by Molière
translated and adapted by Nelson Chia
Nine Years Theatre
Gallery Theatre, National Museum of Singapore

Nine Years Theatre's Mandarin versions of world classics are always a pleasure to watch, a homage to fine storytelling and solid theatrical craft. In this first production of the year, Artistic Director Nelson Chia directs his own translation and adaptation of Molière's classic 1664 comedy Tartuffe. The tale is simple enough: family patriarch Orgon (Darius Tan) is so utterly taken in by the ways and words of religious charlatan Tartuffe (Hang Qian Chou) that his family is in despair. He agrees to marry his already-engaged daughter (Jean Toh) to the hypocrite and when his son (Neo Hai Bin) casts aspersions on Tartuffe's character, he disowns him without a second thought. Subsequently, his wife (Mia Chee) conspires to reveal Tartuffe's true colours to her husband before he signs away his entire fortune to the man.

Now this isn't the first time we've seen Molière on stage in recent years: in 2012, World-in-Theatre presented a colourful, decidedly whimsical version of this play titled That Clown Called Tartuffe, while HuM Theatre gave us a modern, multi-racial version of The Miser called The Kanjoos. Yet while the Nine Years Theatre production had the potential to truly sparkle and better the other two, it unfortunately proves simply too straight and safe, lacking the comic bite one so desperately needs from a French farce.

Chia directs with sensitivity and keeps the pacing tight despite the lack of an intermission. He also does a good job with the translation, clothing the play with natural, elegant Mandarin dialogue while remaining faithful to Molière's text and the original character and place names. In line with the Brechtian aesthetic Chia lately seems fond of, the actors stand in a row at the start and introduce the characters they are playing, offstage entrances and exits are witnessed clearly and the audience is constantly made aware of the fact that they are watching a dramatic construct - from having a female actress play a male role to having one of the actors playing two different characters. The light, instrumental music and minimalist set enhance the simple pared-down presentation.

A good farce is characterised by the gales of laughter that emerge from the crowds and the gradual build-up of scenes to a point of near delirium as events spiral hopelessly out of control. This version, instead, plays out like a staid Victorian drawing room comedy. A scene involving Orgon's daughter and her fiancé, where mutual misunderstandings threaten to tear the couple apart, barely generates a few titters because it is played so straight. Even the iconic scene where Tartuffe attempts to seduce Elmire in front of a concealed Orgon hardly brings the house down like it should.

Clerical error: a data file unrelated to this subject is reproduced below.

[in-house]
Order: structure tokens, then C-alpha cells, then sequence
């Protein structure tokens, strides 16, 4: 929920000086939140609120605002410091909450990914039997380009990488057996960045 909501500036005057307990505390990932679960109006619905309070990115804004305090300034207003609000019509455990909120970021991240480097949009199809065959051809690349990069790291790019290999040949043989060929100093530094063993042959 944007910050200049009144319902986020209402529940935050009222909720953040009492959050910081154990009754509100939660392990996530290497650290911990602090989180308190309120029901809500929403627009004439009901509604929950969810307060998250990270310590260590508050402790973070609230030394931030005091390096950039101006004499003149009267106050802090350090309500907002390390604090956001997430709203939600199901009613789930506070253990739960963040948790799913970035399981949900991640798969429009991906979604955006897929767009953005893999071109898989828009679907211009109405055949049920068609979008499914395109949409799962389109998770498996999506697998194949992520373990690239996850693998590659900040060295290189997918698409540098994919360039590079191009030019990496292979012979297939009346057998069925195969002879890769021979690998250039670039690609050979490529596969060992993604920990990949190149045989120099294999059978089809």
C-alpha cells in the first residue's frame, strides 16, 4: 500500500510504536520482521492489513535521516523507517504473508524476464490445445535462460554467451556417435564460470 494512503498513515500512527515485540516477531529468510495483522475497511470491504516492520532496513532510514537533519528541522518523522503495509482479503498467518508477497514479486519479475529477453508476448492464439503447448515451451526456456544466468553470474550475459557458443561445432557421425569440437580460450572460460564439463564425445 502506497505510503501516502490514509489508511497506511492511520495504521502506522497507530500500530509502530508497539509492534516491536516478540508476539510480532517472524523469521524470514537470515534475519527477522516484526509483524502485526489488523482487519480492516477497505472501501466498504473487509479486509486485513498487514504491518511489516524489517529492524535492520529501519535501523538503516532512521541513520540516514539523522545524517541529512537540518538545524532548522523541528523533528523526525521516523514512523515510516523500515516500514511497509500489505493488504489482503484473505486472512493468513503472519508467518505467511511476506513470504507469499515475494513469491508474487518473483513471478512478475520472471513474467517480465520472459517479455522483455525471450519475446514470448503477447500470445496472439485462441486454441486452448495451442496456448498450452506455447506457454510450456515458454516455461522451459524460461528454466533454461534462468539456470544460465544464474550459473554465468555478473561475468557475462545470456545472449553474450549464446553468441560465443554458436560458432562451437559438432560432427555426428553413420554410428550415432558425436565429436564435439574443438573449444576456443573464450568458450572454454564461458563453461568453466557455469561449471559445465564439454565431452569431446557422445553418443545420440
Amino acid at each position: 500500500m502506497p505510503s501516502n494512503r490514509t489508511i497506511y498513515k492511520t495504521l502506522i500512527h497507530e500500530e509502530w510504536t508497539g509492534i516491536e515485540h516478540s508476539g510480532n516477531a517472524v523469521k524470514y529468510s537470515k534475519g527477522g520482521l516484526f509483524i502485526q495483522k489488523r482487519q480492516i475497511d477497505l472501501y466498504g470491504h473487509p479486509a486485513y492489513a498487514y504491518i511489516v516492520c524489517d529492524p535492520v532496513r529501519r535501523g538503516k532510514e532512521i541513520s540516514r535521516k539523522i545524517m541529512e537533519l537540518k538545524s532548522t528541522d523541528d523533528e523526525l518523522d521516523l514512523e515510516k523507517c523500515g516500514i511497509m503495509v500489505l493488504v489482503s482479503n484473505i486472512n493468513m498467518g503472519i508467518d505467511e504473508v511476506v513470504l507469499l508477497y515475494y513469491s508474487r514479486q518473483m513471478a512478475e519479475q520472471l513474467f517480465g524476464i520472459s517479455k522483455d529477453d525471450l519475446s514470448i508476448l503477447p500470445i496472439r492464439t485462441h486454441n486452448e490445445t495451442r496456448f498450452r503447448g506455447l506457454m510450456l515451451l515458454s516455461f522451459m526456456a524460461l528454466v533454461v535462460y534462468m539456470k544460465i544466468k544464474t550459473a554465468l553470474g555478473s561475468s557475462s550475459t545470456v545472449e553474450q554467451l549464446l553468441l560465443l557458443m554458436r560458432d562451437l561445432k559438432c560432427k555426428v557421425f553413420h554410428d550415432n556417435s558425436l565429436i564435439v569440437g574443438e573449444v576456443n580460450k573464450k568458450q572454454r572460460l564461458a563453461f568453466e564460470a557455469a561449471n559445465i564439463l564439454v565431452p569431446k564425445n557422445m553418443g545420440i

The problem seems to be the fact that the actors have not really embraced the camp exuberance of the farcical form and play their roles with too much studied earnestness. One longs for a little naughtiness or meaty melodrama in their exchanges but this never comes. Jalyn Han is one of the only actors who revels in her role as saucy, sharp-tongued maid Dorine, milking her scenes for all she is worth and throwing in some very amusing facial expressions. The others do a competent job but rarely make a real impact. I particularly longed for Tan (considering his strong comic background) to exploit his character for laughs just a little more.

Photo Credit: Nine Years Theatre

One also wonders whether it might have been a missed opportunity not to re-contextualise the play to a slightly more modern, even local setting. The idea of people being swayed by the words of a charismatic religious leader certainly smells familiar in our little part of the world and it would have been a nice idea to anchor this very French tale in the Singaporean milieu rather than merely offering a faithful but otherwise uninspired translation.

Finally, a quick note on the surtitles. The English dialogue has been edited and timed to perfection but it is a positive nightmare on the eyes to digest several lines of rather formal English prose in one go. I wonder whether the company might consider using a slightly more abridged text for its surtitles in future productions so that there is more time for non-Mandarin speakers to appreciate the acting.

All in all, Tartuffe makes for an entertaining evening out and one must applaud Chia and his team at Nine Years Theatre for their dedication and commitment in exploring these eclectic and challenging foreign plays. Still, one hopes that the company also enjoys themselves when presenting a play instead of merely switching the language and going through the motions. Plays such as this really only work well if they are performed with a certain cheeky abandon and there's little that would recommend them to an audience if that crucial ingredient is missing.

The Crystalwords score: 2.5/5

*This review was written for The Flying Inkpot.


Popular Posts